MEeedia Server on Ubuntu Desktop

February 12, 2011


1 Background
2 Objective
3 This Guide
4 Hardware and System Setup
 4.1 Install Ubuntu 9.10 (base system)
 4.2 Disable GUI
 4.3 Sound
5 Software
 5.1 SSH (Remote Access)
  5.1.1 Automatic Login
  5.1.2 Desktop-like Access
 5.2 NFS
  5.2.1 RW-access Setup
  5.2.2 Access using unfs3
6 Media Software
 6.1 Music On Console
 6.2 Stream Music
 6.3 Streaming Video
7 Sharing Software
 7.1 Torrent
 7.2 OneSwarm
8 Other Useful Information/Tools
 8.1 Fast and Simple Suspend
 8.2 Screen Backlight
 8.3 Reduce Disk Writes
  8.3.1 Reduce writing of log-files
 8.4 Convert Music
  8.4.1 AAC/M4A to MP3
 8.5 Backup Script
 8.6 Program List Backup
 8.7 Miscellaneous

1 Background

I bought an Asus Eee-PC 701 4G in spring 2008 but I realised after some time it was too small to not be used ”painfully”, at least compared to my MacBook. Since noone is interested of buying that computer I wanted to create a media server of it. The disk space inside is only 4 gigabytes as well as the SD card, i.e. totally 8 gigabytes. However, that’s not enough if you want to store music and films. So I bought a Western Digital Extern HDD My Passport Essential 500GB since it is small, quiet and does not require an external power source (it is USB-powered). The downside is that it is a bit more expensive that those larger in dimension.

As base system I first went for Ubuntu Server since I am familiar with Ubuntu and I know how to set up most needed software. But after a failure behind the steering wheel, I did a reinstallation and this time I used Ubuntu Desktop 9.10. I later updated it to 10.04 LTS.

2 Objective

Following the steps below will do mainly this:

3 This Guide

You don’t have to follow this guide from beginning til the end. Of course you’ll need the base system, but additional functionality can be added at any time when you get the need for it.

4 Hardware and System Setup

4.1 Install Ubuntu 9.10 (base system)

Download and install Ubuntu 9.10 using UNetBootin to an USB memory stick. Since I have an SD-card I went for this configuration:


ext4 (3480 Mb), mounted as /


swap (518 Mb)


ext4 (1999 Mb), mounted as /var


swap (2023 Mb) (I don’t know for what I will use this now)

I first had the external disk attached and it was supposed to be mouted automatically. However, it did not work as expected so I recommend to add it manually afterwards (add in fstab as /media/Titan). The way I mounted it physically is shown in figure 1.


Figure 1: Front and backside of the Eee Pc with the external drive fixed with adhesive tape! Be careful to have good tape that will not let the drive fall off (which happened to me once!).

4.2 Disable GUI

For some reason is the sound level muted on reboot, hence it is necessary to start Gnome, unmute and then play music. So the steps below may not be recommended at this moment.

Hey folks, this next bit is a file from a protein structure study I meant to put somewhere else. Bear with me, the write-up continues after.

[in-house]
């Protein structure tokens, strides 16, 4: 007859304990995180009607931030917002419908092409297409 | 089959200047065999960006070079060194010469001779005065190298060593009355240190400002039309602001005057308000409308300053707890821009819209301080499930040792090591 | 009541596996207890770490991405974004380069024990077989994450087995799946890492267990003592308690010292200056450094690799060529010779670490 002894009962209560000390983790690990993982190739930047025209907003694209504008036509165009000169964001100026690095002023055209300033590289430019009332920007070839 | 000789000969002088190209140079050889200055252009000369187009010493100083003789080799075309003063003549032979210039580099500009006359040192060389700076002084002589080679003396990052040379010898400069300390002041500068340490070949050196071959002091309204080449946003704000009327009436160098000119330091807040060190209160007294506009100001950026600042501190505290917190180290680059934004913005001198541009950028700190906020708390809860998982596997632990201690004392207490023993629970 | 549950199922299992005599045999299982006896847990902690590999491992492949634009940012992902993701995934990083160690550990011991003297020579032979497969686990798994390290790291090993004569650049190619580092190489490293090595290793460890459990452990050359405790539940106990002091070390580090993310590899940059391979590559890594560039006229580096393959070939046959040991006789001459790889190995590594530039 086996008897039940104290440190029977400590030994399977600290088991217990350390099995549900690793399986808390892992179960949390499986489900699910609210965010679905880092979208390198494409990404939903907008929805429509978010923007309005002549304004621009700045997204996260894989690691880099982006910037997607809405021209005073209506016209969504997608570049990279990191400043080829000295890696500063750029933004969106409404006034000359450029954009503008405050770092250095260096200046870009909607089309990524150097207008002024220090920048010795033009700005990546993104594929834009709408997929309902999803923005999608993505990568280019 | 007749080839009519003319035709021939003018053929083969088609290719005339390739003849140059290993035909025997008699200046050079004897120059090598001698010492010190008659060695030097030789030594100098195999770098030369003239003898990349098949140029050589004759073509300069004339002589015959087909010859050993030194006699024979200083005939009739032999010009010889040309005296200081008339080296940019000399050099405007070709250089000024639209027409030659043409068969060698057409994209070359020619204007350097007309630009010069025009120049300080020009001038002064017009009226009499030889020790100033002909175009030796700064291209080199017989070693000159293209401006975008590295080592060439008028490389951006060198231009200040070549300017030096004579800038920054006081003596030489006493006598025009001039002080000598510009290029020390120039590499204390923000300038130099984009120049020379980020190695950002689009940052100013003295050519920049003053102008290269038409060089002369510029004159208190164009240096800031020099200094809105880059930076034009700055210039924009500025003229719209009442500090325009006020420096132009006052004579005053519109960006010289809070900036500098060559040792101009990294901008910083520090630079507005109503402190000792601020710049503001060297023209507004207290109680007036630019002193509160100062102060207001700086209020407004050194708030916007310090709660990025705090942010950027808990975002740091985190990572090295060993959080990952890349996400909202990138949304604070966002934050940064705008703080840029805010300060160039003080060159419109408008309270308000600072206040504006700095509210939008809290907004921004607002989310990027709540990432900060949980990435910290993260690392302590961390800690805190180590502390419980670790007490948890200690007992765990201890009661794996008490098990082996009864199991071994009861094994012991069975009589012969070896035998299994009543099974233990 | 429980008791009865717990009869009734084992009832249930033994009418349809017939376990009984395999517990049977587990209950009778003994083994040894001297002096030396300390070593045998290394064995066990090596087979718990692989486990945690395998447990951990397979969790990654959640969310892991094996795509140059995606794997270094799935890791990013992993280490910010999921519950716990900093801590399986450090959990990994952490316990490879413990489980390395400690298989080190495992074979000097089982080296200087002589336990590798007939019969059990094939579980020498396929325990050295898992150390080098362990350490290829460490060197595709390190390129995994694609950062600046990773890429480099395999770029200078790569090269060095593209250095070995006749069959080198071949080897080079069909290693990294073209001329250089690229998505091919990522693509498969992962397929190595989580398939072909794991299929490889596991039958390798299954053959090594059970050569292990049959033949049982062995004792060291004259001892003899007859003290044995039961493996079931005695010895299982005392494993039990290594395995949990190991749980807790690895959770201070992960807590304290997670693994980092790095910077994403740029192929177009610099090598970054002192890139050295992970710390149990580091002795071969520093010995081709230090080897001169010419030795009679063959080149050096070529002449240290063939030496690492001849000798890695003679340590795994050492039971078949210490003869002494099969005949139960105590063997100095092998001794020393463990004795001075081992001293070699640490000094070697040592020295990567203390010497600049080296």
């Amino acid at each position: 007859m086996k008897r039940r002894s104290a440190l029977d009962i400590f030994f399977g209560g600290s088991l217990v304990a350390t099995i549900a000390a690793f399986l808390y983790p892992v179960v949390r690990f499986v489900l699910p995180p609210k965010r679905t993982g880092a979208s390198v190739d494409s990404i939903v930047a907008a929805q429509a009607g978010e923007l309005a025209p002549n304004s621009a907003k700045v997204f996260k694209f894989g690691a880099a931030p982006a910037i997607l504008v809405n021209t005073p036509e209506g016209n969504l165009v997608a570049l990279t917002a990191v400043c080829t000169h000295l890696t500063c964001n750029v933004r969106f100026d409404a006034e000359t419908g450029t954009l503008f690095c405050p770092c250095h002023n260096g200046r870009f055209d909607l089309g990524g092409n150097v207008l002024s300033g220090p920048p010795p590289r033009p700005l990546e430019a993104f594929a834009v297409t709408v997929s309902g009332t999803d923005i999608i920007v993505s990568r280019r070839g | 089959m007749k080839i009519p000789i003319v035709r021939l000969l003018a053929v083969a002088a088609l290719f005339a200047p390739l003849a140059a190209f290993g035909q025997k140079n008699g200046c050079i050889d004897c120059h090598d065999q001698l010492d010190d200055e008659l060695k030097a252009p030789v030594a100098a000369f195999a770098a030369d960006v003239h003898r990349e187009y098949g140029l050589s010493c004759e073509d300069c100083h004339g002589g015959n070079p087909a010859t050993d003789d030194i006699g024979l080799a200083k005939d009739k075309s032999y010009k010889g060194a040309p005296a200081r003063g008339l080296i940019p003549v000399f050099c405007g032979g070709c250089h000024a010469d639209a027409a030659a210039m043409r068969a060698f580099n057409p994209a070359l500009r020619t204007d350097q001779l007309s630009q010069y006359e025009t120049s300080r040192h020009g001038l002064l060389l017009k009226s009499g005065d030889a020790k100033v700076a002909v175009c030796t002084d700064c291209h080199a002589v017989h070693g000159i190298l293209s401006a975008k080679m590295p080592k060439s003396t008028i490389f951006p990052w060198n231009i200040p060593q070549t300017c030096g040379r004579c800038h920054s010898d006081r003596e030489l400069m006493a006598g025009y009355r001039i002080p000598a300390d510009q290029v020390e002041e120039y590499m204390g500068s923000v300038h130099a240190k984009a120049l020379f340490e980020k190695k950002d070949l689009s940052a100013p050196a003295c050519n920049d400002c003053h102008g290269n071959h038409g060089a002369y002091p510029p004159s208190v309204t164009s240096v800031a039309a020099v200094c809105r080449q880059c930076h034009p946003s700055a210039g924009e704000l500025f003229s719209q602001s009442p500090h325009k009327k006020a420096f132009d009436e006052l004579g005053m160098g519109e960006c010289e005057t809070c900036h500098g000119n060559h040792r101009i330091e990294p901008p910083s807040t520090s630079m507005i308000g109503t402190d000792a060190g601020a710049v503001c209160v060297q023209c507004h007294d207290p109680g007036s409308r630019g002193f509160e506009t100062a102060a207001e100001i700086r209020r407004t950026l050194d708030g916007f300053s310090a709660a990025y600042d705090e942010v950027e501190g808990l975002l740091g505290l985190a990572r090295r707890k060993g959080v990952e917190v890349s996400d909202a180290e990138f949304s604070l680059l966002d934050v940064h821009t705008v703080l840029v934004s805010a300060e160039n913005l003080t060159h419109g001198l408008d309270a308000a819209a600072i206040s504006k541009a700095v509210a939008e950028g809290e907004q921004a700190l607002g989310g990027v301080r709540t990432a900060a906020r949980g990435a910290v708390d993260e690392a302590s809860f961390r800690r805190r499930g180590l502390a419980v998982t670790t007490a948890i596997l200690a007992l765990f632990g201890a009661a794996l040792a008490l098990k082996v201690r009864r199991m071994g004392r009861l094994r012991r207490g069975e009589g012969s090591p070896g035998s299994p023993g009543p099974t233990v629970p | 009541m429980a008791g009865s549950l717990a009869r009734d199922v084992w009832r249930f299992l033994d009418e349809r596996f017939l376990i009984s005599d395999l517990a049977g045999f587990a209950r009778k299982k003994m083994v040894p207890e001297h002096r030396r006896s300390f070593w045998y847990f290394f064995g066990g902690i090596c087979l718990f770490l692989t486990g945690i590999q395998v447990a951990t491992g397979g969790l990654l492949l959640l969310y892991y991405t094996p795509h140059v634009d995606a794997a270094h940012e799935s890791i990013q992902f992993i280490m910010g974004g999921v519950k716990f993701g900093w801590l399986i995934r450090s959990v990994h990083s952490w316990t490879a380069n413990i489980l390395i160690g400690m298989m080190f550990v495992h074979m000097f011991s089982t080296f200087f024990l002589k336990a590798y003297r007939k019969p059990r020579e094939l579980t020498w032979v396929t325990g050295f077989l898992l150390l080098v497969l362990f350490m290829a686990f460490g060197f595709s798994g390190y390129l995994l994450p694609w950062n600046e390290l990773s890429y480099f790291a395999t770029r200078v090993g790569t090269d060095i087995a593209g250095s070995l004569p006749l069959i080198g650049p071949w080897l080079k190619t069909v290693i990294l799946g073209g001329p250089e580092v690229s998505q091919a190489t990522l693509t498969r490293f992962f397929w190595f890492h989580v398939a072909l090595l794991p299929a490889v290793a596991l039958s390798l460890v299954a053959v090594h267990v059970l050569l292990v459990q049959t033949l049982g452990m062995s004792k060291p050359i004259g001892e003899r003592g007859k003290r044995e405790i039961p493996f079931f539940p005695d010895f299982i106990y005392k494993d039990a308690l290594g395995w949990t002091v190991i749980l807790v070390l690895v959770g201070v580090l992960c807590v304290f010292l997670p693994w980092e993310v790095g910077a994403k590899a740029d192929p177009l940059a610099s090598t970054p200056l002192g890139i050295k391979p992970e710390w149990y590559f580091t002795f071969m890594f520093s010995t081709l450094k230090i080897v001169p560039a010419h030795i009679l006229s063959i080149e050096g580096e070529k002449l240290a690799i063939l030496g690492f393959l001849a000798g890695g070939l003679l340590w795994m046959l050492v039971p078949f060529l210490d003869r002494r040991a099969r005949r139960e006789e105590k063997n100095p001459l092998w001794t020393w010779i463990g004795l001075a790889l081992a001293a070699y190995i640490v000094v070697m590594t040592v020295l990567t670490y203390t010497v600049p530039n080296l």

gdm is the graphical login screen when Gnome starts. To disable (if you like), edit the following lines in /etc/init/gdm.conf:
start on (runlevel to start on (runlevel [3]
stop on runlevel [016] to stop on runlevel [0126]

To start X after login, run startx.

4.3 Sound

Test if sound does work with:

$ aplay -l 
aplay: device_list:217: no soundcards found...

In this case it is not and may be solved by adding the user to the same group as those listed in /dev/snd/, probably audio. Fix with

$ sudo usermod -a -G audio hans

then logout and relogin. You should now be able to set volume with alsamixer.

5 Software

5.1 SSH (Remote Access)

Install the SSH server with:

$ sudo apt-get install openssh-server

If you do not want to be logged out automatically after inactivity, add the following to /etc/ssh/sshd_config:

KeepAlive yes 
ClientAliveInterval 60

5.1.1 Automatic Login

Based on guide at Generate the keys on remote machine (not server), from a terminal prompt enter:

ssh-keygen -t dsa

This will generate the keys using a DSA authentication identity of the user. During the process you will be prompted for a password. Simply hit Enter when prompted to create the key.

By default the public key is saved in the file ~/.ssh/, while ~/.ssh/id_dsa is the private key. Now copy the file to the remote host and appended it to ~/.ssh/authorized_key:

cat >> .ssh/authorized_key

Finally, double check the permissions on the authorized_key file, only the authenticated user should have read and write permissions.

Uncomment line in /etc/ssh/sshd_config:

AuthorizedKeysFile      %h/.ssh/authorized_key

To disable login without this key, also change to this:

PasswordAuthentication no

It will now not be possible to login with a password as before, but only with these keys. Don’t forget to restart the SSH server:

$ sudo /etc/init.d/ssh restart

5.1.2 Desktop-like Access

If you have X installed you can run it from another computer (similar to VNC) using

$ Xnest -geometry 800x600 :1 & DISPLAY=:1 ssh -X -Y -p 22 USER@REMOTEIP gnome-session